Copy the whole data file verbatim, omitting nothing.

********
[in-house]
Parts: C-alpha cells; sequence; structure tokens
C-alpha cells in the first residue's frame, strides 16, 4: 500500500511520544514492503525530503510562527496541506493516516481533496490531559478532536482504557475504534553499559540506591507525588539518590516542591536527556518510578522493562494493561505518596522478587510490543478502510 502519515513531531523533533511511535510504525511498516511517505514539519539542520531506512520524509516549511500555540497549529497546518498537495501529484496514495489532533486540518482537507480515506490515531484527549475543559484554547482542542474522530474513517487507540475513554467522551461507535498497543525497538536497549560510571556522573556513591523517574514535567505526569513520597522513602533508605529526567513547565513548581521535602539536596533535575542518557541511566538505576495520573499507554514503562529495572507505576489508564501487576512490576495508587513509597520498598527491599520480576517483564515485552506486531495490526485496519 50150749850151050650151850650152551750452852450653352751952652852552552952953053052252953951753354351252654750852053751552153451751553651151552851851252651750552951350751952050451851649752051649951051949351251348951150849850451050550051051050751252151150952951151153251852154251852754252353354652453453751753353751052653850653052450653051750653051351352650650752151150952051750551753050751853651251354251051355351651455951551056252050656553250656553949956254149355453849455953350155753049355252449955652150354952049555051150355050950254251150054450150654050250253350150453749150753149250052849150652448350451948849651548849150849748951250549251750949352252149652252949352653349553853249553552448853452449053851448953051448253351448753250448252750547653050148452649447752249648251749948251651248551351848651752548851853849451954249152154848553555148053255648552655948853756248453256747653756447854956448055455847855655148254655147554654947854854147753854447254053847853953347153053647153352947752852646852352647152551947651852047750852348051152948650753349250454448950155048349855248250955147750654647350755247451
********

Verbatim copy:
[in-house]
Parts: C-alpha cells; sequence; structure tokens
C-alpha cells in the first residue's frame, strides 16, 4: 500500500511520544514492503525530503510562527496541506493516516481533496490531559478532536482504557475504534553499559540506591507525588539518590516542591536527556518510578522493562494493561505518596522478587510490543478502510 502519515513531531523533533511511535510504525511498516511517505514539519539542520531506512520524509516549511500555540497549529497546518498537495501529484496514495489532533486540518482537507480515506490515531484527549475543559484554547482542542474522530474513517487507540475513554467522551461507535498497543525497538536497549560510571556522573556513591523517574514535567505526569513520597522513602533508605529526567513547565513548581521535602539536596533535575542518557541511566538505576495520573499507554514503562529495572507505576489508564501487576512490576495508587513509597520498598527491599520480576517483564515485552506486531495490526485496519 50150749850151050650151850650152551750452852450653352751952652852552552952953053052252953951753354351252654750852053751552153451751553651151552851851252651750552951350751952050451851649752051649951051949351251348951150849850451050550051051050751252151150952951151153251852154251852754252353354652453453751753353751052653850653052450653051750653051351352650650752151150952051750551753050751853651251354251051355351651455951551056252050656553250656553949956254149355453849455953350155753049355252449955652150354952049555051150355050950254251150054450150654050250253350150453749150753149250052849150652448350451948849651548849150849748951250549251750949352252149652252949352653349553853249553552448853452449053851448953051448253351448753250448252750547653050148452649447752249648251749948251651248551351848651752548851853849451954249152154848553555148053255648552655948853756248453256747653756447854956448055455847855655148254655147554654947854854147753854447254053847853953347153053647153352947752852646852352647152551947651852047750852348051152948650753349250454448950155048349855248250955147750654647350755247451